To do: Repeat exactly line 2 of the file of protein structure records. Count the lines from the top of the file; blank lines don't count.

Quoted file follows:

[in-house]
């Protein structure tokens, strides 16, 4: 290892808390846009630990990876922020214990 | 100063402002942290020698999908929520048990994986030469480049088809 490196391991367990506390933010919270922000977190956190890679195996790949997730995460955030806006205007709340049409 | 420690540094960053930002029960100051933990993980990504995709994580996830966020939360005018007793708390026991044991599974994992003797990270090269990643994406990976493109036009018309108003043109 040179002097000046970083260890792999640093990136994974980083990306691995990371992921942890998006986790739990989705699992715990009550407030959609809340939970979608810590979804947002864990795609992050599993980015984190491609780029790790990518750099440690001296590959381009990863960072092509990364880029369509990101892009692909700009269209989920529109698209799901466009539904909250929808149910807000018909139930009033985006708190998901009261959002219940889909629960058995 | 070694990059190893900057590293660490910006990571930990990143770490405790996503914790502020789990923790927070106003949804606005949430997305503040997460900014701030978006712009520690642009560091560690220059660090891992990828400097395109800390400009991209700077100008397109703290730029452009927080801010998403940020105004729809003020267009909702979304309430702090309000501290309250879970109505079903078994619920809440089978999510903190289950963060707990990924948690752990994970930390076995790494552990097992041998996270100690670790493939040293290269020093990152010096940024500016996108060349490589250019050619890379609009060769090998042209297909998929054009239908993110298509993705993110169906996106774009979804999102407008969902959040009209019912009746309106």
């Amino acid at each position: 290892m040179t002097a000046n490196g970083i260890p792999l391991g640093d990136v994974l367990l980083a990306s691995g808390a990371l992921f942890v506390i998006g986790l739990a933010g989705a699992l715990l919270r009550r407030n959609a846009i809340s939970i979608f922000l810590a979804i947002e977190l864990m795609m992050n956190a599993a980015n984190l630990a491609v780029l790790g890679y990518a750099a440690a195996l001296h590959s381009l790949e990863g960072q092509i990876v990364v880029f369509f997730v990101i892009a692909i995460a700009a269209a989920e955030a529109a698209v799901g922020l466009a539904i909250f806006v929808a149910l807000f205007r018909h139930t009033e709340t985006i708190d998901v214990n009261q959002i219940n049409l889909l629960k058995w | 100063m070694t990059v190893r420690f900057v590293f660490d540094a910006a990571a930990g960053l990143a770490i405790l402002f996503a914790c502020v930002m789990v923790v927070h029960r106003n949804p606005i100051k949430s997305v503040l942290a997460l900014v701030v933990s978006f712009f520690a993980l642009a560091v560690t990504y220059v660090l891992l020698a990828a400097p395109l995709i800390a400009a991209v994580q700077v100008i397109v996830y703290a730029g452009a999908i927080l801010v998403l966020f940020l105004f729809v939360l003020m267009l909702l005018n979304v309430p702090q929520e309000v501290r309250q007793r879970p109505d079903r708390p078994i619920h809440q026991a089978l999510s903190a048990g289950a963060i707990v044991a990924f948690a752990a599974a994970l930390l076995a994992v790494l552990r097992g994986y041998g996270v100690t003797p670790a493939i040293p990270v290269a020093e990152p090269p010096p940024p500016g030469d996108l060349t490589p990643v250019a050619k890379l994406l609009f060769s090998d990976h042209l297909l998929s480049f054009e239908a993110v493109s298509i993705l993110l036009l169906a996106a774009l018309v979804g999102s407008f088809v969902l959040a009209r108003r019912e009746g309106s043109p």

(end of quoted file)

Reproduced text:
């Protein structure tokens, strides 16, 4: 290892808390846009630990990876922020214990 | 100063402002942290020698999908929520048990994986030469480049088809 490196391991367990506390933010919270922000977190956190890679195996790949997730995460955030806006205007709340049409 | 420690540094960053930002029960100051933990993980990504995709994580996830966020939360005018007793708390026991044991599974994992003797990270090269990643994406990976493109036009018309108003043109 040179002097000046970083260890792999640093990136994974980083990306691995990371992921942890998006986790739990989705699992715990009550407030959609809340939970979608810590979804947002864990795609992050599993980015984190491609780029790790990518750099440690001296590959381009990863960072092509990364880029369509990101892009692909700009269209989920529109698209799901466009539904909250929808149910807000018909139930009033985006708190998901009261959002219940889909629960058995 | 070694990059190893900057590293660490910006990571930990990143770490405790996503914790502020789990923790927070106003949804606005949430997305503040997460900014701030978006712009520690642009560091560690220059660090891992990828400097395109800390400009991209700077100008397109703290730029452009927080801010998403940020105004729809003020267009909702979304309430702090309000501290309250879970109505079903078994619920809440089978999510903190289950963060707990990924948690752990994970930390076995790494552990097992041998996270100690670790493939040293290269020093990152010096940024500016996108060349490589250019050619890379609009060769090998042209297909998929054009239908993110298509993705993110169906996106774009979804999102407008969902959040009209019912009746309106």